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Peer Assisted Learning (PAL) utilizes student facilitators, who have succeeded in historically challenging courses, to facilitate collaborative review sessions multiple times each week. PAL facilitators can also be directly involved in facilitating classroom activities and discussions (especially useful when a faculty member engages in active learning or a flipped classroom model).
PAL facilitators are students who have earned an A or B in the course they will facilitate or a higher level course in the same discipline. They have also had letters of recommendation written by two of their professors.
At the University of Louisville, the PAL program is for courses in which historically 30% or more of the students have final course grades of D, F, or W. The course should also have 100 or more students enrolled in it.
Student participants will learn how to study effectively- both independently and collaboratively. They will also develop a deeper understanding of course material and how it applies to their world. This will translate into better grades and a higher level of confidence that they belong at U of L and can succeed academically here.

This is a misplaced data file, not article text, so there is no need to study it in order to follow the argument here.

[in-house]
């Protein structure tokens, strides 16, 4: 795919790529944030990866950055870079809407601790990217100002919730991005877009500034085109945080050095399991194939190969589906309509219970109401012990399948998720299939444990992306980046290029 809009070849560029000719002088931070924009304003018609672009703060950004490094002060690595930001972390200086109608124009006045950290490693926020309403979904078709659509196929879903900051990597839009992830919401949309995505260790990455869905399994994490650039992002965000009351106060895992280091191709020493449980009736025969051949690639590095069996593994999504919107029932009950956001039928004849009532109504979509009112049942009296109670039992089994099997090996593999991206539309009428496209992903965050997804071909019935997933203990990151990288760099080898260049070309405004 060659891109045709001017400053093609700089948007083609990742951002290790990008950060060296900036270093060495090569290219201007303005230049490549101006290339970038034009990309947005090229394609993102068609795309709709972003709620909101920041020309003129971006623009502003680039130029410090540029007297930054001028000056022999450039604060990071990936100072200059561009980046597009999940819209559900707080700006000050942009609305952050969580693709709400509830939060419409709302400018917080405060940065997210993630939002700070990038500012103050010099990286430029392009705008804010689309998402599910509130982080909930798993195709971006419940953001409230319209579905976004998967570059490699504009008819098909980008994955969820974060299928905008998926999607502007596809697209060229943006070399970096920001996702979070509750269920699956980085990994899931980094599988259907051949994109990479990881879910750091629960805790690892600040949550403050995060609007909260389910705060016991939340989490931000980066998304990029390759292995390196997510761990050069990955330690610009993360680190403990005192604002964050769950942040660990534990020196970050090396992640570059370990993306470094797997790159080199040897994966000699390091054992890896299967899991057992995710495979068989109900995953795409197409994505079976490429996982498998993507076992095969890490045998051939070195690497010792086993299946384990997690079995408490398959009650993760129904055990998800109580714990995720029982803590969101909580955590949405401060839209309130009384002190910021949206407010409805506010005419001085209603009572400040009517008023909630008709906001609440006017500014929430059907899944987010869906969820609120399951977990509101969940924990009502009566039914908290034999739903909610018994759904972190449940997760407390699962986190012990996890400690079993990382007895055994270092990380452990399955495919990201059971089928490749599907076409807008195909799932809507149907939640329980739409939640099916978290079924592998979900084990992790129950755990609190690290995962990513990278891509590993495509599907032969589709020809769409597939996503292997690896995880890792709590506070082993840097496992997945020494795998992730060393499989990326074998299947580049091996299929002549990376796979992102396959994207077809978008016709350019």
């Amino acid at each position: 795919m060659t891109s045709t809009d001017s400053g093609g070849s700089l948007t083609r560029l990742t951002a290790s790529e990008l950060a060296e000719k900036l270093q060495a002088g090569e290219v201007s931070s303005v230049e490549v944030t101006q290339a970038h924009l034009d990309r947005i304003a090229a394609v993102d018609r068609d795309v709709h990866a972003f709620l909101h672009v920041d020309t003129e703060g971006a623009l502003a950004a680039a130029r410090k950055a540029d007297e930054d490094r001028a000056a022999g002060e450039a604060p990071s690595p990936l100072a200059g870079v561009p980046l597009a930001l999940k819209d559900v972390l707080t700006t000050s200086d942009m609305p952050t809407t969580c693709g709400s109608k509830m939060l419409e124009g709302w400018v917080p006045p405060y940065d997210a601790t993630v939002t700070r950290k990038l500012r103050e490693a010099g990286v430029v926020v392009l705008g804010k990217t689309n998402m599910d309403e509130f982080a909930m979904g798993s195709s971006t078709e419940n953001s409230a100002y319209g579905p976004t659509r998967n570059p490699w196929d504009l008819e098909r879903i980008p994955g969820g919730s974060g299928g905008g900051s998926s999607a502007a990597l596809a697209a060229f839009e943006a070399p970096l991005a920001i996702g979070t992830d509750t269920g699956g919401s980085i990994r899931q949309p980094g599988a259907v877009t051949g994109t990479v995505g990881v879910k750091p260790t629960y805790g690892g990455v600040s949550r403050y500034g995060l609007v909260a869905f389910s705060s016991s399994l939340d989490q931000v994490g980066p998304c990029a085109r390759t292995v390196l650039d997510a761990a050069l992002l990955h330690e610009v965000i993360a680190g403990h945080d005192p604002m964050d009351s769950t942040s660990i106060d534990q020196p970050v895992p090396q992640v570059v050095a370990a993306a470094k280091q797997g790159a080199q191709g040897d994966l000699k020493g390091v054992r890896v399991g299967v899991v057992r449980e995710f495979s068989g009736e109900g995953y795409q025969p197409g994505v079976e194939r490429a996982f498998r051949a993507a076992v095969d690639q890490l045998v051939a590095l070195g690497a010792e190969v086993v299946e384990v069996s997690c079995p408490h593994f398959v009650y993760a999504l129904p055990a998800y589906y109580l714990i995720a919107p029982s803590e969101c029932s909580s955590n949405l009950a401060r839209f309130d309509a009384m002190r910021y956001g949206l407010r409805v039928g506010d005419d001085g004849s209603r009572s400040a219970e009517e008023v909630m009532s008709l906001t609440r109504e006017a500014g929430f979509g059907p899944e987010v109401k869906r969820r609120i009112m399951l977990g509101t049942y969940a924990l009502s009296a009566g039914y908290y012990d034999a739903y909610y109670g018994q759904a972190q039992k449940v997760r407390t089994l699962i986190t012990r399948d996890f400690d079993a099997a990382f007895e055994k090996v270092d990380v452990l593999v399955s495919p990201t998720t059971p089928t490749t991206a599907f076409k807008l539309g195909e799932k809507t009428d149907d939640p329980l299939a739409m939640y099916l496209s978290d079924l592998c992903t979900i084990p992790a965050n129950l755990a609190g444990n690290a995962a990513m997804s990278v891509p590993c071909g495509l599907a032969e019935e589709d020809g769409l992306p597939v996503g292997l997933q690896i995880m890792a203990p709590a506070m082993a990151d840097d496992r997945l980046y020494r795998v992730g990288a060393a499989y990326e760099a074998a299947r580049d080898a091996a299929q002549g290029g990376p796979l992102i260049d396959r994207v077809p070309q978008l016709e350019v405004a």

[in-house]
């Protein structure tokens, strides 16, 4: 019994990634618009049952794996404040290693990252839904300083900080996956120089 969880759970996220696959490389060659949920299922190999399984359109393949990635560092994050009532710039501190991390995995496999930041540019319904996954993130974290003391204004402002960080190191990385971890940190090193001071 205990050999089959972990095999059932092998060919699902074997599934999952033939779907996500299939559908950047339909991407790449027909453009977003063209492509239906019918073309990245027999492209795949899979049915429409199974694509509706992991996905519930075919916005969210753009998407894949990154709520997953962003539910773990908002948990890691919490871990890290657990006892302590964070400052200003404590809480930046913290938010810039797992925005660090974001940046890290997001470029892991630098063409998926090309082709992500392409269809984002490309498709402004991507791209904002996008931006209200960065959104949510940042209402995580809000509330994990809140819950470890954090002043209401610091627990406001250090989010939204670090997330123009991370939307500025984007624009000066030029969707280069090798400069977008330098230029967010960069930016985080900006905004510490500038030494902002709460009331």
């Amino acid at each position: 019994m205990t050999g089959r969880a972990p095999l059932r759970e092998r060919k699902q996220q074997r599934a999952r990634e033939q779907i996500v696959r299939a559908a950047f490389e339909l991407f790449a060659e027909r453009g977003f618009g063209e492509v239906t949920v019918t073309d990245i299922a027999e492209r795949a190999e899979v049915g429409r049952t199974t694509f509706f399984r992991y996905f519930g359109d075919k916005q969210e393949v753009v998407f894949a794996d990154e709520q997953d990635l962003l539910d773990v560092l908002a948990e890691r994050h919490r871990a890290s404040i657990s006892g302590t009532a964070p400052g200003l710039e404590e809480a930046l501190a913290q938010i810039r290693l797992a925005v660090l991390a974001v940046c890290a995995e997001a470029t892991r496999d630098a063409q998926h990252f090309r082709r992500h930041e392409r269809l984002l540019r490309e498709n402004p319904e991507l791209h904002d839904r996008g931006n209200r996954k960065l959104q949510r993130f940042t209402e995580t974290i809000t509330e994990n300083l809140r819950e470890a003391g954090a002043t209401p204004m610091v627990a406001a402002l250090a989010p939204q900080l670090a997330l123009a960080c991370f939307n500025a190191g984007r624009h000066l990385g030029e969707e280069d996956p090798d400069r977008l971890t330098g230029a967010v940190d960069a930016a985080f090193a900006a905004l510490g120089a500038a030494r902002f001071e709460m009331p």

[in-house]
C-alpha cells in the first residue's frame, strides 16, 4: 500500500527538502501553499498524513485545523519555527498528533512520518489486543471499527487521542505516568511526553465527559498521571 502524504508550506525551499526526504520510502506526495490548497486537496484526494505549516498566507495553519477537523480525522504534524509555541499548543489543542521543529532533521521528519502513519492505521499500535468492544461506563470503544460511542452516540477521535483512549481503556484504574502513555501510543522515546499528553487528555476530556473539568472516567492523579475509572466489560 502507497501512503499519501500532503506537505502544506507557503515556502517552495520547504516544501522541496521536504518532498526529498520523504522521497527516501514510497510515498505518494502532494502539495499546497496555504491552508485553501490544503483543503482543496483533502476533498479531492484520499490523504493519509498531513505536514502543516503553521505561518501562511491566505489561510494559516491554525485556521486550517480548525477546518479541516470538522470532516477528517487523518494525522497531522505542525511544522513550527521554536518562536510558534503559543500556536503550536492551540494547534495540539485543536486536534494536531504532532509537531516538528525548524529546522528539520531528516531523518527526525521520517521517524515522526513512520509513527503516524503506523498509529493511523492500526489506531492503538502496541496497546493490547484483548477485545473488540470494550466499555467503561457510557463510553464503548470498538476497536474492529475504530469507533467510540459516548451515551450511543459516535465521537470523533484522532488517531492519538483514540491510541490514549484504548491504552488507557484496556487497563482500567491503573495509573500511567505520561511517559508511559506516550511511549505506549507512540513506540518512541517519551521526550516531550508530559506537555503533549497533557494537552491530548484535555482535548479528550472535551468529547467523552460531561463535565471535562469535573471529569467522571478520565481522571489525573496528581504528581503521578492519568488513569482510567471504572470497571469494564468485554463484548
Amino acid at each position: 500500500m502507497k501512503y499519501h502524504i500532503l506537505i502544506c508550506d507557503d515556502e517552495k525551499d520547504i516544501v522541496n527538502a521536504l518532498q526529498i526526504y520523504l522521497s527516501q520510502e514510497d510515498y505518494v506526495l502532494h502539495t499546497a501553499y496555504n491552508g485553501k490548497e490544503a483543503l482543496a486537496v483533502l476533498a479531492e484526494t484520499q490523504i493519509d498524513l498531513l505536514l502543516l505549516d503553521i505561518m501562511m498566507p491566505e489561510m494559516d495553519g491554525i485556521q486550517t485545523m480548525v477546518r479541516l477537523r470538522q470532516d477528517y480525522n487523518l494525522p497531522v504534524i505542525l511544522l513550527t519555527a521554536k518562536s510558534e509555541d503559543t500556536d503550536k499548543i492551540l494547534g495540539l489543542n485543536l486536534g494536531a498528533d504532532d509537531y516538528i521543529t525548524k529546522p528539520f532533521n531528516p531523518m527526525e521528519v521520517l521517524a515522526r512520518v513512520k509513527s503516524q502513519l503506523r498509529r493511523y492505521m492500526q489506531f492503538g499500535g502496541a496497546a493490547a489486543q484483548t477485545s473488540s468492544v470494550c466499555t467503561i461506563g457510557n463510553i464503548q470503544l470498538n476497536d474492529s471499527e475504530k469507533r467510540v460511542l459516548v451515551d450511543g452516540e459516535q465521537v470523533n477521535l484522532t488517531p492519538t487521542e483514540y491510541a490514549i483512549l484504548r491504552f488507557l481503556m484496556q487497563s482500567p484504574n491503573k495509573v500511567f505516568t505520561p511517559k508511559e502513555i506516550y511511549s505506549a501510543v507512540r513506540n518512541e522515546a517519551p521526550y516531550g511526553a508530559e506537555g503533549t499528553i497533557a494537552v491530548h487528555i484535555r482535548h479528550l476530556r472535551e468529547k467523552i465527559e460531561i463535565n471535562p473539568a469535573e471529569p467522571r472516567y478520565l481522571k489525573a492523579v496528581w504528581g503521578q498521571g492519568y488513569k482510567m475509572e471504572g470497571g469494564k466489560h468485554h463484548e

PAL can help students learn how to study both independently and collaboratively. It also helps students learn from one another, verify actual course knowledge, challenge them to teach material back to the PAL facilitator, and prepare them for future courses. PAL cannot replace the professor’s lectures or in-class assignments. PAL facilitators will never cover material in their sessions that has not been already covered in class. Attending PAL sessions does not guarantee that a student will be successful on their exams and other assignments. Students must still be responsible for their own learning.